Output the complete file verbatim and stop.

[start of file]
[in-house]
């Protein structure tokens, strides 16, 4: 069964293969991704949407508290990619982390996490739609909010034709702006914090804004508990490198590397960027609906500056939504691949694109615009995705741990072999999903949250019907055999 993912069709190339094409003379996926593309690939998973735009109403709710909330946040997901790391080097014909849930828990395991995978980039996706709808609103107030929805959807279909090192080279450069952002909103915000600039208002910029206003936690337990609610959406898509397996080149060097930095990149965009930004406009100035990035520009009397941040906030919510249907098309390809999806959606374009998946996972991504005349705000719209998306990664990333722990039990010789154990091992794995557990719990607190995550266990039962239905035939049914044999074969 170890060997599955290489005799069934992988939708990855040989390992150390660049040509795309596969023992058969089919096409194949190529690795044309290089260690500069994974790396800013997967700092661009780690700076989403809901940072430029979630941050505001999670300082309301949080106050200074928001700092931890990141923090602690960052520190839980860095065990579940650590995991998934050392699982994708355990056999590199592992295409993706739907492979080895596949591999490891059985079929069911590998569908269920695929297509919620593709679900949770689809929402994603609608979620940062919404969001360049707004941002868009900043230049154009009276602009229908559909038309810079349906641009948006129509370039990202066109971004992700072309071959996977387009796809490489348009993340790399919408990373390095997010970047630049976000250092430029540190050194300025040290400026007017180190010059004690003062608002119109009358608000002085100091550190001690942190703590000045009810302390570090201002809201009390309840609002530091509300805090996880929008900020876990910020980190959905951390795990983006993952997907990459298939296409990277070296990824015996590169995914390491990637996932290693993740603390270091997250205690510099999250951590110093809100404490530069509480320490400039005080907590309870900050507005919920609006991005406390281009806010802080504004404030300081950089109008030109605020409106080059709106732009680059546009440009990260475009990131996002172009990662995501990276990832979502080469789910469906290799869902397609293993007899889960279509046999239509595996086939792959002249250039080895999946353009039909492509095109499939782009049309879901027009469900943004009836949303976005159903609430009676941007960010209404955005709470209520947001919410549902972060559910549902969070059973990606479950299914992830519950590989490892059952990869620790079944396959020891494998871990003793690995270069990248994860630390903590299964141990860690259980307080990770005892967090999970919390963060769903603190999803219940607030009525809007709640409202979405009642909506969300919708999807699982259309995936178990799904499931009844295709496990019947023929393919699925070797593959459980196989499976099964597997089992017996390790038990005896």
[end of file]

[in-house]
């Protein structure tokens, strides 16, 4: 069964293969991704949407508290990619982390996490739609909010034709702006914090804004508990490198590397960027609906500056939504691949694109615009995705741990072999999903949250019907055999 993912069709190339094409003379996926593309690939998973735009109403709710909330946040997901790391080097014909849930828990395991995978980039996706709808609103107030929805959807279909090192080279450069952002909103915000600039208002910029206003936690337990609610959406898509397996080149060097930095990149965009930004406009100035990035520009009397941040906030919510249907098309390809999806959606374009998946996972991504005349705000719209998306990664990333722990039990010789154990091992794995557990719990607190995550266990039962239905035939049914044999074969 170890060997599955290489005799069934992988939708990855040989390992150390660049040509795309596969023992058969089919096409194949190529690795044309290089260690500069994974790396800013997967700092661009780690700076989403809901940072430029979630941050505001999670300082309301949080106050200074928001700092931890990141923090602690960052520190839980860095065990579940650590995991998934050392699982994708355990056999590199592992295409993706739907492979080895596949591999490891059985079929069911590998569908269920695929297509919620593709679900949770689809929402994603609608979620940062919404969001360049707004941002868009900043230049154009009276602009229908559909038309810079349906641009948006129509370039990202066109971004992700072309071959996977387009796809490489348009993340790399919408990373390095997010970047630049976000250092430029540190050194300025040290400026007017180190010059004690003062608002119109009358608000002085100091550190001690942190703590000045009810302390570090201002809201009390309840609002530091509300805090996880929008900020876990910020980190959905951390795990983006993952997907990459298939296409990277070296990824015996590169995914390491990637996932290693993740603390270091997250205690510099999250951590110093809100404490530069509480320490400039005080907590309870900050507005919920609006991005406390281009806010802080504004404030300081950089109008030109605020409106080059709106732009680059546009440009990260475009990131996002172009990662995501990276990832979502080469789910469906290799869902397609293993007899889960279509046999239509595996086939792959002249250039080895999946353009039909492509095109499939782009049309879901027009469900943004009836949303976005159903609430009676941007960010209404955005709470209520947001919410549902972060559910549902969070059973990606479950299914992830519950590989490892059952990869620790079944396959020891494998871990003793690995270069990248994860630390903590299964141990860690259980307080990770005892967090999970919390963060769903603190999803219940607030009525809007709640409202979405009642909506969300919708999807699982259309995936178990799904499931009844295709496990019947023929393919699925070797593959459980196989499976099964597997089992017996390790038990005896």